Today, November 23, 2018, is the ninth year since a power-crazed madman and his armed minions, among them members of the police, halted a convoy on the national highway in Barangay Saqlman, Ampatuan town, Maguindanao and herded the passengers, along with those of two vehicles that just happened to pass by, to a hilltop in Sitio Masalay and slaughtered them.
In the convoy were relatives and supporters of then Buluan town vice mayor Esmael “Toto” Mangudadatu who intended to file his candidacy for governor of Maguindanao against Andal “Datu Unsay” Ampatuan Jr., scion of the powerful clan that ruled the province, and 32 journalists who were there to cover the proceedings.
All in all, 58 persons died, making the Ampatuan massacre both the worst case of electoral violence in recent Philippine history and the single deadliest attack on the press ever recorded.
One would expect that justice would be swift in coming for a crime that literally shocked the world, so horrendous was it in both cruelty and scale. But no, the Justice department of then President Gloria Macapagal-Arroyo chose to file what legal experts then called as “case designed to fail,” charging more than 190 persons instead of concentrating first on the principal suspects, key members of the Ampatuan clan, thus ensuring that the prosecution would stretch on for years. The most optimistic opinion on when the earliest conviction could be expected was 10 years.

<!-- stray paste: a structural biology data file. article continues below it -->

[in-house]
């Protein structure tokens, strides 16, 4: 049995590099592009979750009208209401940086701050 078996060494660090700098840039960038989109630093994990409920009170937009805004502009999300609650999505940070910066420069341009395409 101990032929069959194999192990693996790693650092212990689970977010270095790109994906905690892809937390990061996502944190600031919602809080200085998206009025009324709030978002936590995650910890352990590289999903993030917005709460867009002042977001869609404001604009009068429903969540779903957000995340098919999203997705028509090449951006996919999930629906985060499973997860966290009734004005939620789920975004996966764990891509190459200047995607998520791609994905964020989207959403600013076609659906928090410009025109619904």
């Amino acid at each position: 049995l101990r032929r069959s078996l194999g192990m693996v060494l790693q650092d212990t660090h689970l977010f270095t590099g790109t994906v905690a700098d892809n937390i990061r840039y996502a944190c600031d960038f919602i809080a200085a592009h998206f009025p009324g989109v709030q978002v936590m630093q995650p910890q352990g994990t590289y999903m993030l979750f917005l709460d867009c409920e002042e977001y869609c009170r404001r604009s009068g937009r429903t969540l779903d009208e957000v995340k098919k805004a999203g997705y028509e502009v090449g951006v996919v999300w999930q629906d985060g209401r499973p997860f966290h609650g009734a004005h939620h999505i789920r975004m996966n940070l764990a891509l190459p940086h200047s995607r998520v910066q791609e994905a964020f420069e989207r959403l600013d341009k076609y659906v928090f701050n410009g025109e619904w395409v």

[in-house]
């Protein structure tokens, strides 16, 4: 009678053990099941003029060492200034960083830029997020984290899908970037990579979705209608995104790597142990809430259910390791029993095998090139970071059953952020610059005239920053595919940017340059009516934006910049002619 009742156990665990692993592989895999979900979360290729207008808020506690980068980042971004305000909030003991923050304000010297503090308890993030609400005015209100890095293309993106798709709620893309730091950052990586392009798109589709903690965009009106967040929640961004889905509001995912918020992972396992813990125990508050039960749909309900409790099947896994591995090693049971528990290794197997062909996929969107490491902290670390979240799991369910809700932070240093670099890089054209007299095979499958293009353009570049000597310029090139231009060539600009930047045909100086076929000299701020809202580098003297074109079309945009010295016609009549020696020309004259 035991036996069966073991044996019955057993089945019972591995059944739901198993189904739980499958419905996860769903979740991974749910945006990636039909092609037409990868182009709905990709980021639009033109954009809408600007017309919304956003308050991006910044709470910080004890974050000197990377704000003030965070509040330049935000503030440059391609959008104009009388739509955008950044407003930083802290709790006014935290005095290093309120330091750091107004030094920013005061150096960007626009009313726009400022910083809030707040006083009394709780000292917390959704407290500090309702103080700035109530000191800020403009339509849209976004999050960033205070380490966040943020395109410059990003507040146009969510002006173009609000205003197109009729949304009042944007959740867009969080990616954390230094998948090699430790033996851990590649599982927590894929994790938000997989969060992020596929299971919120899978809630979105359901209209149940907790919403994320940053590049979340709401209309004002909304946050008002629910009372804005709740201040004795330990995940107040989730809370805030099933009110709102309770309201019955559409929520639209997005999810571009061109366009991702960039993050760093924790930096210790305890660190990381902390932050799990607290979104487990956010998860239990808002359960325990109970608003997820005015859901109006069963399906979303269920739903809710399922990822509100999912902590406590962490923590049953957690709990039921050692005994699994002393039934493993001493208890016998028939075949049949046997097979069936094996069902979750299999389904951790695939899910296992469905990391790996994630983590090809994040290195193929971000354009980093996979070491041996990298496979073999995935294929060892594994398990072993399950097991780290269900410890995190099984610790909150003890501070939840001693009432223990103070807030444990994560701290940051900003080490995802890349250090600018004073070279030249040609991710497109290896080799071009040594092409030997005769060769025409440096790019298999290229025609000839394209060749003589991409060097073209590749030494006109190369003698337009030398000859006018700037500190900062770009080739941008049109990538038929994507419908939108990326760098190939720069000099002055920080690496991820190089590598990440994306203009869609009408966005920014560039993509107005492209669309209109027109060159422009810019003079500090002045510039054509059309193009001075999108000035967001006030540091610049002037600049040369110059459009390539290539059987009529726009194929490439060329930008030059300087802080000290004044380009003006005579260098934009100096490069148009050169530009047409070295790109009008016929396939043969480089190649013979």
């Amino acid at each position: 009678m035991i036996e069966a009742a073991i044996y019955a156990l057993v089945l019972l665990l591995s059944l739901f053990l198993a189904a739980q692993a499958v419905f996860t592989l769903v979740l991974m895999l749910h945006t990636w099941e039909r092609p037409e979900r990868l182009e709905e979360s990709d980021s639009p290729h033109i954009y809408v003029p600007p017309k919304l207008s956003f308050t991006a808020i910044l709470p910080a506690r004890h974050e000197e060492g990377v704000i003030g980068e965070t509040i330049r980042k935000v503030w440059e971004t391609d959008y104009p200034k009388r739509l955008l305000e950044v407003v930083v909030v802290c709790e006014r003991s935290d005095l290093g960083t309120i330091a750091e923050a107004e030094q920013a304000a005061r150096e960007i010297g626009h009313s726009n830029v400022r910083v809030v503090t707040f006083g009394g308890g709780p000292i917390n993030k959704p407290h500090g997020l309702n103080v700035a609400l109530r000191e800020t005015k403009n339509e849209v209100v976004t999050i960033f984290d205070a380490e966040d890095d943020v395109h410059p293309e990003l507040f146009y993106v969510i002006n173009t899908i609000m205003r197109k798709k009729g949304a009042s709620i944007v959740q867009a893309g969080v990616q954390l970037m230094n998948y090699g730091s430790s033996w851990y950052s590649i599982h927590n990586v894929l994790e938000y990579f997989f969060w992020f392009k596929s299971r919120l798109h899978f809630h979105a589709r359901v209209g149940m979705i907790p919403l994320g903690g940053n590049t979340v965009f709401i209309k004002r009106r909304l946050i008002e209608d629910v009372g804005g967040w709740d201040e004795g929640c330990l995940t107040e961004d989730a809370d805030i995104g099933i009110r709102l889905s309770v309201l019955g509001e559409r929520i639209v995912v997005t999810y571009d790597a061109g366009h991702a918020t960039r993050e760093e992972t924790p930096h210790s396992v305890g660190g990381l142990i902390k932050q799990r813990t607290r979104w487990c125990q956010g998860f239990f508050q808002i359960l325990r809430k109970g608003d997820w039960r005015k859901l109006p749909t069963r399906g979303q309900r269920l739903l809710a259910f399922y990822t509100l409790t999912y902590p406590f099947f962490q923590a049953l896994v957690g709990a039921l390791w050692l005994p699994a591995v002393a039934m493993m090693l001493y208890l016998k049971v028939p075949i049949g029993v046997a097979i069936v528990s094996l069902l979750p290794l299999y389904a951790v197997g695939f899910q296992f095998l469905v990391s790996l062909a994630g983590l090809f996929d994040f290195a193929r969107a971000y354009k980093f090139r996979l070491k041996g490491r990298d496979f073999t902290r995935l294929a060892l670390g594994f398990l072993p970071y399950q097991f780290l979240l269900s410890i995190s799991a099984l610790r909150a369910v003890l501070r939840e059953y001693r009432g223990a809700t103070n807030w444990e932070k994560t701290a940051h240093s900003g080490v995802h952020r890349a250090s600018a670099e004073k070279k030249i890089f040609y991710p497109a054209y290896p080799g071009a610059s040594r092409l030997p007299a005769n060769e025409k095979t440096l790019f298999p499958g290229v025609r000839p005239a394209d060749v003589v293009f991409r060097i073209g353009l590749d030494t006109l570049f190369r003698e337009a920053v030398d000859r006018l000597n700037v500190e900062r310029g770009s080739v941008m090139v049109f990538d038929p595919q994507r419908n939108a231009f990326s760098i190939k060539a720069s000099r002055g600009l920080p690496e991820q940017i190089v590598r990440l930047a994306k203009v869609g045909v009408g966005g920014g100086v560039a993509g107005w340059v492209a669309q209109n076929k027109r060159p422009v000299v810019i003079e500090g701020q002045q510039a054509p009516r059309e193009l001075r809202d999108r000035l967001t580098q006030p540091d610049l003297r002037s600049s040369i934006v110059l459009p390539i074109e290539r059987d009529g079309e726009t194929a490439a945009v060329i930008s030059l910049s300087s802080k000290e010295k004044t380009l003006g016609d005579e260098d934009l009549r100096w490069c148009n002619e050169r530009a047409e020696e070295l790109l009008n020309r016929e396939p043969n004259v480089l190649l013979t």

A year short of that prediction, it is but right for the victims’ families, tired of the extremely slow pace of the trial, to shout “Justice Now” and “Convict Ampatuan.”
In fact, signaling their impatience, this year’s observance had the families of both non-media and media victims coming together to remember and honor their loved ones and, together, demand the justice they have long been deprived of.
While we are heartened by Justice Secretary Menardo Guevarra’s statement that a conviction may, at last, be forthcoming, we also hope this does not signal any intervention by the executive branch that could lead to a miscarriage of justice.
And while a closure to this tragedy is most welcome, we stress that it should not in any way detract from the State’s continued accountability for its continued failure to bring an end to the threats and attacks against journalists and to give justice to the more than 100 other victims of media killings since 1986.